Search Results: "Anne Hunter"


BOOK REVIEW

HUNTER by Eric Walters
CHILDREN'S
Released: Sept. 1, 2012

"As a companion piece, this may be of interest to readers who enjoyed Walters' previous book; as a plea for humane treatment of feral cats, it's a somewhat clumsy but obviously heartfelt statement; unfortunately, however, it's ultimately less than the sum of its parts. (author's note) (Fiction. 9-12)"
An interesting experiment in collaborative creation and complementary storytelling, this Canadian import falls short as a stand-alone work. Read full book review >

BOOK REVIEW

HUNTER by Mercedes Lackey
SCIENCE FICTION & FANTASY
Released: Sept. 1, 2015

"Captivating, dynamic, well-paced, and thrilling. (Science fiction/fantasy. 12 & up)"
Joyeaux Charmand is a young Hunter, chosen from her village to join the Hunter corps of Apex, protecting its Cits from the Othersiders—fantastical, menacing creatures—and also protecting the secrets and people of her village back home. Read full book review >

BOOK REVIEW

HUNTER by James Byron Huggins
FICTION & LITERATURE
Released: Jan. 1, 1999

"Villainous ultrababble."
Volcanic, hypergalactic supersequel to Huggins's Cain (1997), which was bought for film by Bruce Willis. Read full book review >

BOOK REVIEW

BIOGRAPHY & MEMOIR
Released: Feb. 23, 1993

"Let's hope it's less awestruck than the first two. (Eight pages of b&w photographs—not seen.)"
The author of Female Difficulties (1985) offers the second recent biographical love letter (see Paul Perry's Fear and Loathing, p. 1361) to America's notorious outlaw journalist. Read full book review >

BOOK REVIEW

WHAT’S IN A TIDE POOL? by Anne Hunter
CHILDREN'S
Released: Aug. 1, 2000

"The modest price makes this title appealing for home purchase, but the small size and lack of references make it less useful for school and public libraries. (Nonfiction. 5-8)"
What's in a tide pool? Read full book review >

BOOK REVIEW

POSSUM AND THE PEEPER by Anne Hunter
ANIMALS
Released: March 1, 1998

"Alternating between close-ups and sun-filled landscapes, the scenes capture the essence of spring and complement the well-paced, gently humorous text. (Picture book. 4-8)"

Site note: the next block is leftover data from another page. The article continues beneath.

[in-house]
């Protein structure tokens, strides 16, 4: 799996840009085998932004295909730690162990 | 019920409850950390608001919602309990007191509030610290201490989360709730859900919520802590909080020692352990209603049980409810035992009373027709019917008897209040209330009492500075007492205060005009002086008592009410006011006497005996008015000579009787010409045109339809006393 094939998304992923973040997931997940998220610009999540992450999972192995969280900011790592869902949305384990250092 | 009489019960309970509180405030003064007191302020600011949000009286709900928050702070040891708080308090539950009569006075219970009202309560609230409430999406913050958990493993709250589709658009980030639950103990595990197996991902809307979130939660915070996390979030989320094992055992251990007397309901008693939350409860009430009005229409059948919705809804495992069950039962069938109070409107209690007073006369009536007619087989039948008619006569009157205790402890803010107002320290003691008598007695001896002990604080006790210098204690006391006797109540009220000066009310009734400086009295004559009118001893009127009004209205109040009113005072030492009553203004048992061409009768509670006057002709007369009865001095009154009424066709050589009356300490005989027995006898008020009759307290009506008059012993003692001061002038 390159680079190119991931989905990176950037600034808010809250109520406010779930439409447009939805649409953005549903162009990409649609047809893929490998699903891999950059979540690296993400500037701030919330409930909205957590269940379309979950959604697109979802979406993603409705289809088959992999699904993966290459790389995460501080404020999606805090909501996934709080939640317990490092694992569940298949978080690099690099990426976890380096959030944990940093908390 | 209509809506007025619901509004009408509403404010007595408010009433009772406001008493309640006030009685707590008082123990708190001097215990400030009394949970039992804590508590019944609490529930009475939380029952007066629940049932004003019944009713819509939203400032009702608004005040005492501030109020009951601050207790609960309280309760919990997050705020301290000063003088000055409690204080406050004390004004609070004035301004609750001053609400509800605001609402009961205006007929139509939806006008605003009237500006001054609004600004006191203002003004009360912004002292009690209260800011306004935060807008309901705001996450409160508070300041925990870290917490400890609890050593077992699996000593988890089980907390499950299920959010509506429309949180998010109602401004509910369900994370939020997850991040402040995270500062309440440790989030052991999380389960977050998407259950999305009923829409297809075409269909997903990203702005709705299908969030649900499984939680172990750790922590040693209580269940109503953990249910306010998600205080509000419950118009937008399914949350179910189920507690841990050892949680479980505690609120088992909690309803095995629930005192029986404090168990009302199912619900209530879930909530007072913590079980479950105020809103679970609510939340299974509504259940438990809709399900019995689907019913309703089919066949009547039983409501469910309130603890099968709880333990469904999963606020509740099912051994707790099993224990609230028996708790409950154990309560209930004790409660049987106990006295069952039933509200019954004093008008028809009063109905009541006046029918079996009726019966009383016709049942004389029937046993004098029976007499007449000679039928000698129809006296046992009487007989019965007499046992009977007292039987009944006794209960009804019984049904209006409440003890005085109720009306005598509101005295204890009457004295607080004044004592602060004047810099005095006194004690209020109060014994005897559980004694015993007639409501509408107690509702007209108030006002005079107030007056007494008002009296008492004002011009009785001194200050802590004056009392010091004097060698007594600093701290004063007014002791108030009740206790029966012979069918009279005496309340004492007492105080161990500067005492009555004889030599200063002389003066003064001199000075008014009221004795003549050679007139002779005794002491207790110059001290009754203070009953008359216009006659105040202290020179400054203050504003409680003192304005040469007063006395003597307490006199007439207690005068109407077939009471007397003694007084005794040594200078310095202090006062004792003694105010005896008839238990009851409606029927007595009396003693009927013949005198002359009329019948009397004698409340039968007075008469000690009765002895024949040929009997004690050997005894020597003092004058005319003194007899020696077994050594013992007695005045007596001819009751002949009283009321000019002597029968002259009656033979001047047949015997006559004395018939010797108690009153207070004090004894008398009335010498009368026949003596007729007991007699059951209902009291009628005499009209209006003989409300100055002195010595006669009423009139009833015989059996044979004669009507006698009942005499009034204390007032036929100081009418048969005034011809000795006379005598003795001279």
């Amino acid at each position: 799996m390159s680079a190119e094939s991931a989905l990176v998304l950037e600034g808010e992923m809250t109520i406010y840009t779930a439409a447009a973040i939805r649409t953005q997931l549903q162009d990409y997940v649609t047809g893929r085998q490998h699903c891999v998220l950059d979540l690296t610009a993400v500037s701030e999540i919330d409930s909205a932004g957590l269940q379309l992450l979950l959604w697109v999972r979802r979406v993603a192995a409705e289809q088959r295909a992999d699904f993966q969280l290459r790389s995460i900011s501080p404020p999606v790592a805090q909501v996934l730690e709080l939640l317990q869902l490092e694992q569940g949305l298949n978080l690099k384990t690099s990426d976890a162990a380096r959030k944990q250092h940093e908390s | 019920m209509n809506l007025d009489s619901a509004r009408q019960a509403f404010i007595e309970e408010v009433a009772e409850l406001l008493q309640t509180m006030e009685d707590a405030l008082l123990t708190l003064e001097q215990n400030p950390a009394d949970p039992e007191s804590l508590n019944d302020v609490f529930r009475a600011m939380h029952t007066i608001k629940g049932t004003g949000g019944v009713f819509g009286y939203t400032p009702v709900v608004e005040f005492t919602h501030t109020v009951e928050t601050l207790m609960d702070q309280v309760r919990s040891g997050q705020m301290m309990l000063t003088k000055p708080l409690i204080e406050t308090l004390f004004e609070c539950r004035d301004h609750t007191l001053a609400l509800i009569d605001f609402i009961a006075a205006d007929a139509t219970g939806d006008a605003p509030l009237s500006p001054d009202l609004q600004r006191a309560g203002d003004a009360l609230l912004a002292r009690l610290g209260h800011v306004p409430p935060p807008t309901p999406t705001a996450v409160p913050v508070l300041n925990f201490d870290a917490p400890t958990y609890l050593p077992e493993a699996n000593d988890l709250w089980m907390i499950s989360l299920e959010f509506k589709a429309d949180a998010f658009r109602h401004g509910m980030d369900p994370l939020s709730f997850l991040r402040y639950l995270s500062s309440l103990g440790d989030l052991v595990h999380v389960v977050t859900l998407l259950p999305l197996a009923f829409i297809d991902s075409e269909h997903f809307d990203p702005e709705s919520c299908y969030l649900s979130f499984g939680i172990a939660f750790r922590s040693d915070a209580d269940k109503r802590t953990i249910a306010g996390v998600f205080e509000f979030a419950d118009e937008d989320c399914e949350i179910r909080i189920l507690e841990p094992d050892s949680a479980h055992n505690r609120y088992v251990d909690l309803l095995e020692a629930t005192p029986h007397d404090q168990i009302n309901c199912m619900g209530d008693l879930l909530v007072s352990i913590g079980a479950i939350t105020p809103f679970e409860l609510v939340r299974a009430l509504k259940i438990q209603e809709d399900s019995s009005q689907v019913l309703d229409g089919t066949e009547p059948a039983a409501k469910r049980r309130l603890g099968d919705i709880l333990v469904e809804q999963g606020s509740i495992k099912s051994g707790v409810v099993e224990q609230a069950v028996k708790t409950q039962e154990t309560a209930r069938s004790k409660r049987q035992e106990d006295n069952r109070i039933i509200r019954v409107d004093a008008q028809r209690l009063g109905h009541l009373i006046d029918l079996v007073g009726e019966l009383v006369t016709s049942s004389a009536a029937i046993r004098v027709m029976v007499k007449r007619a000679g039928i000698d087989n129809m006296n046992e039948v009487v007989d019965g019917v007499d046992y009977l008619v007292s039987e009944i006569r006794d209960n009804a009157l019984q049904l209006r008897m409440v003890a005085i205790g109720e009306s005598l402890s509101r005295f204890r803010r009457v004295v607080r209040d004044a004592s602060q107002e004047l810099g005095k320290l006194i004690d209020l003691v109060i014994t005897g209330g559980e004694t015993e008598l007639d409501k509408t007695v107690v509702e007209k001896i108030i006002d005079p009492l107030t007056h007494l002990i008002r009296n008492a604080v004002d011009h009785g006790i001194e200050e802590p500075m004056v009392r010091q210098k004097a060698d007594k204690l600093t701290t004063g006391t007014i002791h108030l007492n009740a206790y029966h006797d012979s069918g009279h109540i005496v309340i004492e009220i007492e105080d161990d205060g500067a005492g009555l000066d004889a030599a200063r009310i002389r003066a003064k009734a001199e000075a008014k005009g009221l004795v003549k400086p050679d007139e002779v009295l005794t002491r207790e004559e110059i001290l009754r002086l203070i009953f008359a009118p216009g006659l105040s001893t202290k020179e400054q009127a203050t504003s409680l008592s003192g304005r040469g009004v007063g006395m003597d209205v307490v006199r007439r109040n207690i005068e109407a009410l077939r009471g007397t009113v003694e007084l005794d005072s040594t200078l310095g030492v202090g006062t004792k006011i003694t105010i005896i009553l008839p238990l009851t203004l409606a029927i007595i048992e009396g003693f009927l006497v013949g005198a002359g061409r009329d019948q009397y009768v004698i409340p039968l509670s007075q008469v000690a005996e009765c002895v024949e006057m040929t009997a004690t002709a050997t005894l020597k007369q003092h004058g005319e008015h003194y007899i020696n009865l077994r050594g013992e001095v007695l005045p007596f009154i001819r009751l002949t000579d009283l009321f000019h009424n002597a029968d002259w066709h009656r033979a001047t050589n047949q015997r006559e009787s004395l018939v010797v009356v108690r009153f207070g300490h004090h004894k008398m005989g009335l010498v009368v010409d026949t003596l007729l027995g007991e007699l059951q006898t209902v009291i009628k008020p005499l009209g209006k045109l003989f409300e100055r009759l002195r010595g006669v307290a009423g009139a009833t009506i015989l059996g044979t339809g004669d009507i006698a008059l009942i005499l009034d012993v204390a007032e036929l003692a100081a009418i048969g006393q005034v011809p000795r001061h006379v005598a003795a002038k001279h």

Possum (Possum's Harvest Moon, 1996), curled in his warm winter nest, reluctantly opens one small eye to the "Peep! Read full book review >

BOOK REVIEW

CRICKET SONG by Anne Hunter
CHILDREN'S
Released: March 1, 2016

"Sensitive bedtime winner guaranteed to enchant drowsy kids. (Picture book. 4-7)"
Sleeping children on different sides of the ocean are linked by nature's sounds. Read full book review >

BOOK REVIEW

POSSUM'S HARVEST MOON by Anne Hunter
ANIMALS
Released: Aug. 1, 1996

"The animals sit inside the page borders like toys inside a box; these diorama-like nighttime scenes, with a huge harvest moon hovering above the horizon, have a hushed mystery that enhances the charms of the text. (Picture book. 3-8)"
Possum wakes up one autumn evening and sees the biggest moon ever—a moon that calls for a pre-hibernation celebration. Read full book review >

BOOK REVIEW

QUEEN ANNE by Anne Somerset
BIOGRAPHY & MEMOIR
Released: Oct. 31, 2103

"Anne's natural reserve and her instinct for discretion has led historians to believe that she was weak and dominated by women of stronger character. Somerset's impressive scholarship debunks that belief and shows Anne as a masterful, even authoritative, queen who survived the influence of her 'friends.'"
Somerset (The Affair of the Poisons: Murder, Infanticide and Satanism at the Court of Louis XIV, 2004) delivers an exhaustive and easily readable history of a queen trying to emulate Elizabeth I with none of the Tudor forcefulness and too much of the Stuart feebleness. Read full book review >

BOOK REVIEW

ANNE & HENRY by Dawn Ius
FICTION & LITERATURE
Released: Sept. 1, 2015

"Clever and compelling storytelling from a promising writer. (Fiction. 14 & up)"
Henry VIII and Anne Boleyn are reimagined as private school hooligans (of course). Read full book review >

BOOK REVIEW

NON-FICTION
Released: Oct. 1, 2009

"A graceful tribute and a touching act of gratitude."
An articulate statement of the enduring power of Anne Frank's original work joined with a brief biography, an analysis of the 1955 play and 1959 film based on the diary, some attacks on Holocaust deniers and a few thoughts on approaches to teaching the work. Read full book review >